Wasabi 

Wasabi belongs to the Brassicaceae family, along with mustard, horseradish, and cabbage. Its root, which is used as a spice and is referred to as "Japanese horseradish," has a very potent flavour. It produces fumes that irritate the nasal passages more so than the tongue because its heat is more akin to that of a hot mustard than the capsaicin in a chilli pepper. The plant naturally grows next to stream beds in Japan's highland river valleys. Wasabi is typically sold as a paste that is ready to use or as a root (genuine wasabi), which must be very finely grated before use. Wasabi leaves are also edible and include some of the spicy flavour of the roots. They can be quickly boiled with soy sauce to make a wasabi salad, or they can be pickled overnight in a salt-and-vinegar vinaigrette. Additionally, the leaves can be coated and deep-fried to make chips. Wasabi is frequently served with sushi or sashimi and typically has soy sauce on the side. Wasabi includes a natural chemical that can be utilised to combat specific cancer cells, according to recent studies. Oral hygiene and infections can both be treated with this unusual root. Wasabi may aid in the prevention of cardiovascular conditions like hypertension, stroke, and heart attacks. Asthma, arthritis, allergies, osteoporosis, diarrhoea, and other conditions can all be helped by the root.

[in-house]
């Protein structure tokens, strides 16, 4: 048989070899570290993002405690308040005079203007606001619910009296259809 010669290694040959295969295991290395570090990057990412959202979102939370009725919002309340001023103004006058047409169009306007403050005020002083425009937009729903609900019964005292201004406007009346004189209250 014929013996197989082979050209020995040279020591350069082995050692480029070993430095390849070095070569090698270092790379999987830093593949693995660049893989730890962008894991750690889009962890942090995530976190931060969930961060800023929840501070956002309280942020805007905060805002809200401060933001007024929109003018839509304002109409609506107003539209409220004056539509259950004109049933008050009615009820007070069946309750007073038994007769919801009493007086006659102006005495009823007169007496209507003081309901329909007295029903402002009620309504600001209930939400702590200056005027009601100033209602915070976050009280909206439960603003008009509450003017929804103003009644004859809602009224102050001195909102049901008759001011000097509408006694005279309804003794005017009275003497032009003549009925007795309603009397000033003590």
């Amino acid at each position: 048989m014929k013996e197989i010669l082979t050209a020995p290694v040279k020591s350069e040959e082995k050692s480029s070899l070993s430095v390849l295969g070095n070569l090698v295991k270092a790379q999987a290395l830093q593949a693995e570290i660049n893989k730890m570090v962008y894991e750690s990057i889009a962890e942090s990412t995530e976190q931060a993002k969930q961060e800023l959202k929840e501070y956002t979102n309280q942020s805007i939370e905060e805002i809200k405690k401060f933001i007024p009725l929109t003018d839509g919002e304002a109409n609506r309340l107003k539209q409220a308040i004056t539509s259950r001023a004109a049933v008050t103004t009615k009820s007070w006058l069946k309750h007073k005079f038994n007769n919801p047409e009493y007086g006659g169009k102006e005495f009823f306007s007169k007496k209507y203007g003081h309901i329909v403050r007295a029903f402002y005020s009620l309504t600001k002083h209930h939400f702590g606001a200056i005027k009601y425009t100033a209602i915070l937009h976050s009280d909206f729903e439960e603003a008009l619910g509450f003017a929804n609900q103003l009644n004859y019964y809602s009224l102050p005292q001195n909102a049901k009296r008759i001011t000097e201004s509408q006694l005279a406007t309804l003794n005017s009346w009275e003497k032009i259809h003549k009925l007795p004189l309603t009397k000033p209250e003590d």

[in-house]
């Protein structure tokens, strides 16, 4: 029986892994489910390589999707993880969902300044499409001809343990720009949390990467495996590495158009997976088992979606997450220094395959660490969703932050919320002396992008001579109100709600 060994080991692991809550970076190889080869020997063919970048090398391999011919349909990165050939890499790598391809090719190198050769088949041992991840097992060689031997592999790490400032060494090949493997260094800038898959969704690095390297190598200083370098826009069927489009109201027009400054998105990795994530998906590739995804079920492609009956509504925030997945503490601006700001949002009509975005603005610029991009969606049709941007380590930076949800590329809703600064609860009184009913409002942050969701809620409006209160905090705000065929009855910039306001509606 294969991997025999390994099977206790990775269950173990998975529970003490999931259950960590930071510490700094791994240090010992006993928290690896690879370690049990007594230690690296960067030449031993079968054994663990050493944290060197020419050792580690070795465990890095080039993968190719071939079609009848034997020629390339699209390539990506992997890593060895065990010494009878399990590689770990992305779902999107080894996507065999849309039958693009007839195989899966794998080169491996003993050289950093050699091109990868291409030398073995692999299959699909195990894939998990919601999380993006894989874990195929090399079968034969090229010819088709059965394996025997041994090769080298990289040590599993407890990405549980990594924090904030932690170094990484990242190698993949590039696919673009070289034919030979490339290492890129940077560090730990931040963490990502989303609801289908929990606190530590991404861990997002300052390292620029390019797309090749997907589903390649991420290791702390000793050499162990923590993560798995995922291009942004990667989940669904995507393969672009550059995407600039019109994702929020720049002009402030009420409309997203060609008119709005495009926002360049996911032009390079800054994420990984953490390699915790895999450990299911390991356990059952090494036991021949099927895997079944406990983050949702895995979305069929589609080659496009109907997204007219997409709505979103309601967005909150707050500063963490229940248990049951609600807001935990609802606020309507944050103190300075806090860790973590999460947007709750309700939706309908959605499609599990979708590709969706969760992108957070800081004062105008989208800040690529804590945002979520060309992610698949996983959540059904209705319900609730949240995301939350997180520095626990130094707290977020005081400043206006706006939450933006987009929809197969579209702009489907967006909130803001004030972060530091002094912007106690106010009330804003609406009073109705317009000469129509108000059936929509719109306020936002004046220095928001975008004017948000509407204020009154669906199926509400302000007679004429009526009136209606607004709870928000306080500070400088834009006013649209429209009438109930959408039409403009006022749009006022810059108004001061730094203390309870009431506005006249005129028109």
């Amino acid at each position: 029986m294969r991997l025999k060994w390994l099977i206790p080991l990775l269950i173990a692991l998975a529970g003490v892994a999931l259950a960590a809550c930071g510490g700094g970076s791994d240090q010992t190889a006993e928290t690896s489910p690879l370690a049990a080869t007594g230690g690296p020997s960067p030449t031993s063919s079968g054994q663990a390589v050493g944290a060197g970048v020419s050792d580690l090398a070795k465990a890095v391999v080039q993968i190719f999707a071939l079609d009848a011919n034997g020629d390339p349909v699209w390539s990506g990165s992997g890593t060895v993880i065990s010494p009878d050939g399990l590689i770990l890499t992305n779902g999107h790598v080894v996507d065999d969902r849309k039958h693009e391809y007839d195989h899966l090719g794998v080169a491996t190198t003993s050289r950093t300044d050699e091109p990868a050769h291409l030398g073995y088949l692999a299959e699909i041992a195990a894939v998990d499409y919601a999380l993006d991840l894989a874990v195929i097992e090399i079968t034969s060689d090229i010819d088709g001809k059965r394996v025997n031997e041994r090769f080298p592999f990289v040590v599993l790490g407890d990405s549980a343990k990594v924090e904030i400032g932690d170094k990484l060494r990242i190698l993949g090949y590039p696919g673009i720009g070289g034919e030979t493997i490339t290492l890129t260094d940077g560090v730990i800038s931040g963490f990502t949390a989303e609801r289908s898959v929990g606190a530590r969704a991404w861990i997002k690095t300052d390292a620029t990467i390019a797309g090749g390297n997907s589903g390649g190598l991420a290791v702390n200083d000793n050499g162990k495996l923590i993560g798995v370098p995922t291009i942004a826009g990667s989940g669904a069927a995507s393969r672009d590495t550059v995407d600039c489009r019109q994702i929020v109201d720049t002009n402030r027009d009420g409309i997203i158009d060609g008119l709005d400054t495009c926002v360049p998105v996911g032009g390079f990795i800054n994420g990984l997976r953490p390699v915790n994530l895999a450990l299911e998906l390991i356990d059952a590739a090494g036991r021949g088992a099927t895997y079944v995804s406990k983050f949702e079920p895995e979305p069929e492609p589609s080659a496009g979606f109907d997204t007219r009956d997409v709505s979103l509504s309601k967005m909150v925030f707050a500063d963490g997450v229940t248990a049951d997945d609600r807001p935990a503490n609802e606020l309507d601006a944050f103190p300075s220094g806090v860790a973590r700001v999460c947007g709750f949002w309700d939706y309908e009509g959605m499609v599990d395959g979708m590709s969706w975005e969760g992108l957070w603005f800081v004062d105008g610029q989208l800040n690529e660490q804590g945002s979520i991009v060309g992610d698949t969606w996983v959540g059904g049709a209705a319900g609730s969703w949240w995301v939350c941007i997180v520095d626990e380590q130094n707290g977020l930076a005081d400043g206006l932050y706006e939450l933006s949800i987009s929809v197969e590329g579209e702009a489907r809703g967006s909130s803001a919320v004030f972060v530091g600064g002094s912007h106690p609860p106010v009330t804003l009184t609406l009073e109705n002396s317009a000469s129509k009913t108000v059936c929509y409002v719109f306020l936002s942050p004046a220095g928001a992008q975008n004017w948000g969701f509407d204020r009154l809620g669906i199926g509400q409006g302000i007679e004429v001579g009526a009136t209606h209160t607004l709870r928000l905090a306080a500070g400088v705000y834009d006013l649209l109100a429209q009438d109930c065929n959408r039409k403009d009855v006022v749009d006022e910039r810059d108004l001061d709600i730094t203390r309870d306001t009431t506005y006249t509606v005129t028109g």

Water Lilies 

This well-known decorative plant is edible and well-known for its gorgeous blossoms, which frequently have vibrant hues. You can consume numerous different kinds of water lilies in addition to regular water lilies. The American lotus, along with the yellow and white water lilies, are all edible. Freshly growing leaves and blossoming blooms can be harvested and cooked as aquatic vegetables. The seeds can be fried or baked like sunflower or pumpkin seeds because they are edible as well. The roots, which produce large, flavorful, and carb-rich tubers, can also be consumed. They can be prepared and cooked in the same manner as potatoes 

Lotus 

Lotus is a perennial aquatic plant, but if its seeds are stored properly, they can last for a long time. Numerous common names for Nelumbo nucifera exist, such as blue lotus, Indian lotus, sacred lotus, bean of India, and sacred water-lily. All parts of the plant—flowers, seeds, young leaves, and "roots" (rhizomes)—can be eaten. The huge leaves are used as a wrap for food in Asia, whilst the petals are occasionally used as a garnish. In soups and stir-fries, the rhizome is utilised as a vegetable. Although the rhizome, leaves, and petals can all be consumed raw, it is advised that they be boiled first to reduce the danger of parasite transmission (such as Fasciolopsis buski). Chinese people have been consuming lotus roots in this way for millennia and have long recognised that they are a particularly healthful diet. Recent research has revealed that Lotus roots are very low in saturated fat and high in dietary fibre, vitamin C, potassium, thiamin, riboflavin, vitamin B6, phosphorus, copper, and manganese. The petals can be used to perfume tea leaves or dried and made into a fragrant herbal tea. The lotus seeds or nuts can be consumed raw or dried and popped like popcorn, making them highly adaptable. They can also be boiled with dried longans and rock sugar to make a tong sui, or until soft and then turned into a paste (sweet soup). Lotus seed paste transforms into sugar when combined.